Monthly Archives: August 2013

Choose Your Partner As If You Only Get One Chance

One of the most frequently asked questions I hear is, “How do I choose the right partner and build a healthy, loving and lasting relationship?”

Most couples find themselves without personal experience or good models of healthy relationships and wind up feeling inadequate or unsure about how to build a healthy, lasting committed relationship.

In a healthy relationship…

  • Each partner values the open sharing of thoughts and feelings.
  • There is a routine or regularity to events.
  • Conflict occurs and partner’s work to resolve disagreements, upsets and hurts by talking it out together.
  • Partners communicate clearly; they say what they mean and mean what they say.
  • Partners care about each other and how they feel; they are responsive to the feelings and needs of each other.
  • Each partner sets boundaries, both physically and emotionally.
  • Each partner interacts with, and is involved in the larger world.

Remember, only YOU can make it happen!

 

Original Content by Jackie Black, Ph.D., BCC
www.DrJackieBlack.com ~ DrJackie@DrJackieBlack.com
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Commitment: Relationship Accountability & Agreements

To continue our discussion about the importance of commitments made by partners in a relationship, this week we will explore the essential steps needed to create the foundation on which to build a loving and strong committed relationship.

What is Accountability?

Being held accountable means we accept responsibility for the results of our choices, decisions and behaviors instead of blaming others or external factors. Individuals who believe they are in charge of the quality and direction of their lives, rather than victims of circumstance, are empowered to move forward. They focus on solutions, not problems, and they move forward towards the goals and commitments of their shared vision and purpose, both as individuals and as a couple.

Successful Commitments and Agreements

Couples who have clarified their own personal values, and individual and couple visions and purpose have a stronger foundation from which to commit to their agreements and achieve more consistent and satisfying results. Their overall effectiveness in making and honoring agreements is greatly increased. Success is an almost certainty when both partners keep their agreements and most certainly can be at risk if one person doesn’t keep his or her agreements.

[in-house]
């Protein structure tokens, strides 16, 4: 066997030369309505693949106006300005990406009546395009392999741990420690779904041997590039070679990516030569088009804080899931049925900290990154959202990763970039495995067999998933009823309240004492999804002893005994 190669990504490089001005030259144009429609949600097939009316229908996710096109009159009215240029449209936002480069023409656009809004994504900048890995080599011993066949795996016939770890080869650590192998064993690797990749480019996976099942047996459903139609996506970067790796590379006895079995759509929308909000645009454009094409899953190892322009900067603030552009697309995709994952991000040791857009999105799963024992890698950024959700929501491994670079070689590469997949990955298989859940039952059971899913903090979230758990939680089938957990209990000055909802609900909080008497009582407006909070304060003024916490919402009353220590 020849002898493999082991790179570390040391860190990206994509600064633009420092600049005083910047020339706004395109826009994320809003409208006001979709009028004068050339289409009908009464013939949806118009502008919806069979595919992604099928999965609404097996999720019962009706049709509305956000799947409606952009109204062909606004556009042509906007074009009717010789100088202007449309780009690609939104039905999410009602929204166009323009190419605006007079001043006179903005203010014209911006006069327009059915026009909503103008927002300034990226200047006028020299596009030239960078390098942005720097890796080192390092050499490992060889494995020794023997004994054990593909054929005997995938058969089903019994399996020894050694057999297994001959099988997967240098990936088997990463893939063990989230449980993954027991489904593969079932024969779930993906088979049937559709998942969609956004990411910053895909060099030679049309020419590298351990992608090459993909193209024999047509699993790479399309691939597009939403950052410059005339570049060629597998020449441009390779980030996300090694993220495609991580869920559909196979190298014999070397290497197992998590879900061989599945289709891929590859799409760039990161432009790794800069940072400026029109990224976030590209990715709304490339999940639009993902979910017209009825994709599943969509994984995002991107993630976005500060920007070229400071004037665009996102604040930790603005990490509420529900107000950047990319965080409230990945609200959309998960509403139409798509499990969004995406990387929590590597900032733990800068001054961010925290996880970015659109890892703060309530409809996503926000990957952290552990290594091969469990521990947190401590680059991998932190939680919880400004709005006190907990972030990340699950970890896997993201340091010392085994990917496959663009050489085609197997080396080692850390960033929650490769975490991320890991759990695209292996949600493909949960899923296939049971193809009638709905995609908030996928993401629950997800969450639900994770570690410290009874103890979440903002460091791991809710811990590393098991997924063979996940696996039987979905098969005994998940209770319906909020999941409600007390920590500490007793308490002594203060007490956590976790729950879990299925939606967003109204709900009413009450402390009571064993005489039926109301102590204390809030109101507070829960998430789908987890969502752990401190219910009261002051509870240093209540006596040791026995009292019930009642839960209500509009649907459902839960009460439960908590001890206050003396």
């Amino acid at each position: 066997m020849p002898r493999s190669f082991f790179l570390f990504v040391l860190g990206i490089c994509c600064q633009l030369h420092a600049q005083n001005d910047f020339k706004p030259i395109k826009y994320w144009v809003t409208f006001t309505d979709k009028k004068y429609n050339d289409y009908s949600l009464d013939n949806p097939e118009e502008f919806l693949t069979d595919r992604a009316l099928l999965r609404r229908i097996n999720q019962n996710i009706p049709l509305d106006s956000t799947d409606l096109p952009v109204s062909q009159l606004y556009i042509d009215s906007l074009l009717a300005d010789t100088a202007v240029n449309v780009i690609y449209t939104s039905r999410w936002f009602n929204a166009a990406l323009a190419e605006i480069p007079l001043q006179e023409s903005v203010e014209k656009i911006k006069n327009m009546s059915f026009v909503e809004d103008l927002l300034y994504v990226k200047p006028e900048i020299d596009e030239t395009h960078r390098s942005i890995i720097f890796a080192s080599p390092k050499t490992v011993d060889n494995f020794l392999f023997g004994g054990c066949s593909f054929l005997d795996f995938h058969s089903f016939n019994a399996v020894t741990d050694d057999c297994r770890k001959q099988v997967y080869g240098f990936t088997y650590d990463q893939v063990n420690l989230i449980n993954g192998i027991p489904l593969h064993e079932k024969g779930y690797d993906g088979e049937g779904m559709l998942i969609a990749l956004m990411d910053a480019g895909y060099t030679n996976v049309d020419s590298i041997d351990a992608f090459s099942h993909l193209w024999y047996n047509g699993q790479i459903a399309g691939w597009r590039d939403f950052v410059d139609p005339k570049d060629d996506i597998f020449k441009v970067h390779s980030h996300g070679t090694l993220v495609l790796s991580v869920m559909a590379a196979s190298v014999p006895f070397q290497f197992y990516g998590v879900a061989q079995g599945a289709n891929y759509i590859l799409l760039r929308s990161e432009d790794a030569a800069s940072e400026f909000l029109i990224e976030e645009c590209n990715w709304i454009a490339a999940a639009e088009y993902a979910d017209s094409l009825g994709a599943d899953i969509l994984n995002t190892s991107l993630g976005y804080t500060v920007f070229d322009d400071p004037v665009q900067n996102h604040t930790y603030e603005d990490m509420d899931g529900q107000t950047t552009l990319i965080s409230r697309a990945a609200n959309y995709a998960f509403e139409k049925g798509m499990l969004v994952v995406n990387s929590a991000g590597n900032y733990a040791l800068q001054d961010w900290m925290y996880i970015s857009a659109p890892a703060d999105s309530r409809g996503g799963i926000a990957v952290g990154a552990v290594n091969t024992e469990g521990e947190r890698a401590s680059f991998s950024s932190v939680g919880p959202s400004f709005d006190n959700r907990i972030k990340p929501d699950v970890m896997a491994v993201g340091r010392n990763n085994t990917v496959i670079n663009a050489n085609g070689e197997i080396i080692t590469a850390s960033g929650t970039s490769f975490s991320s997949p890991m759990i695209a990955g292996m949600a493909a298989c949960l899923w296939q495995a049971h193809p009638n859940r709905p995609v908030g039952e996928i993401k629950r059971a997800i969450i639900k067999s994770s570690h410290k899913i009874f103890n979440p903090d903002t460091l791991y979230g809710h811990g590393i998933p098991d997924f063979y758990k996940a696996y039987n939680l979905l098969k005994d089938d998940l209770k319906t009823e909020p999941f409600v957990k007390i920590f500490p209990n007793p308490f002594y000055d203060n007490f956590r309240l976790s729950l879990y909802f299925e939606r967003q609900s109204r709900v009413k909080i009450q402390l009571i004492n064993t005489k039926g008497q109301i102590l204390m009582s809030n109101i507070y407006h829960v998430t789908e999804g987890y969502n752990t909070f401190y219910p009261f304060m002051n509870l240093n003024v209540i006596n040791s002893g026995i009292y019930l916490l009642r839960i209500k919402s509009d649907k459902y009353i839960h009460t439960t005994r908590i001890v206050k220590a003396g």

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Commitment: What Are You Committing and To Whom?

Do you make commitments? If so, to whom do you make commitments? What do you make commitments about? What does making a commitment mean to you?

Do you honor the commitments you make? Do you expect others to honor their commitments?  Absolutely? Mostly? Nearly always?

I have recently been rudely awakened to the unfortunate reality that commitments made by partners in committed relationships may not mean what they used to. I am outraged and alarmed to say the least!

For the last several years articles have appeared in traditional magazines and on the Internet reporting on the surge of workplace romance between happily married men and women. 

Do you know about the Internet chat rooms geared specifically for married people like Yahoo’s “Married and Flirting” or Microsoft’s “Married But Flirting”?

Previously, shortly before her death, I had the great pleasure of interviewing Shirley Glass, Ph.D. on my radio show. Dr. Glass is considered one of the world’s leading experts on infidelity and the author of NOT “Just Friends”: Protect Your Relationship from Infidelity and Heal the Trauma of Betrayal.

Dr. Glass explains that there is a new crisis of infidelity occurring in the workplace. “In the new infidelity,” she says, “one doesn’t have to have sex to be unfaithful, and infidelity is not between people who are intentionally seeking thrills, as commonly believed. Good people in good marriages-men and women who say they are happily married-are unwittingly forming deep, passionate connections before realizing that they have crossed the line from platonic friendship into romantic love.”

What is happening to honoring commitments and agreements in committed relationships today? Perhaps in this new world of high tech information, instant gratification and instant messaging we have misplaced the art of creating and honoring commitments and agreements.

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Are Solitude and Loneliness Different?

Have you ever wanted some time alone?

The notions of solitude, loneliness and being alone are often confusing or misunderstood, especially by committed partners.

One way to look at this is to say that solitude is the joy of being alone while loneliness is the pain of being alone.  Being alone is not necessarily to be lonely.

Being alone involves only physical separation. Being lonely includes spiritual and psychological separation, or isolation.

According to author Richard J. Foster, “solitude is an inner fulfillment, while loneliness is inner emptiness.  Solitude is a voluntary retreat from the company of other people and loneliness seems beyond our control.”

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Dr Jackie Black Newsletter


Hello. I am Dr. Jackie Black, your Couples in Trouble Expert. Since 1999, I have guided many formerly frustrated and desperately unhappy Couples in Trouble to happiness, closeness and having more fun together than they ever imagined. My years of experience combined with your commitment to your personal growth will enable you to welcome the results you have always wanted and never believed were possible in your marriage.

Learn more at DrJackieBlack.com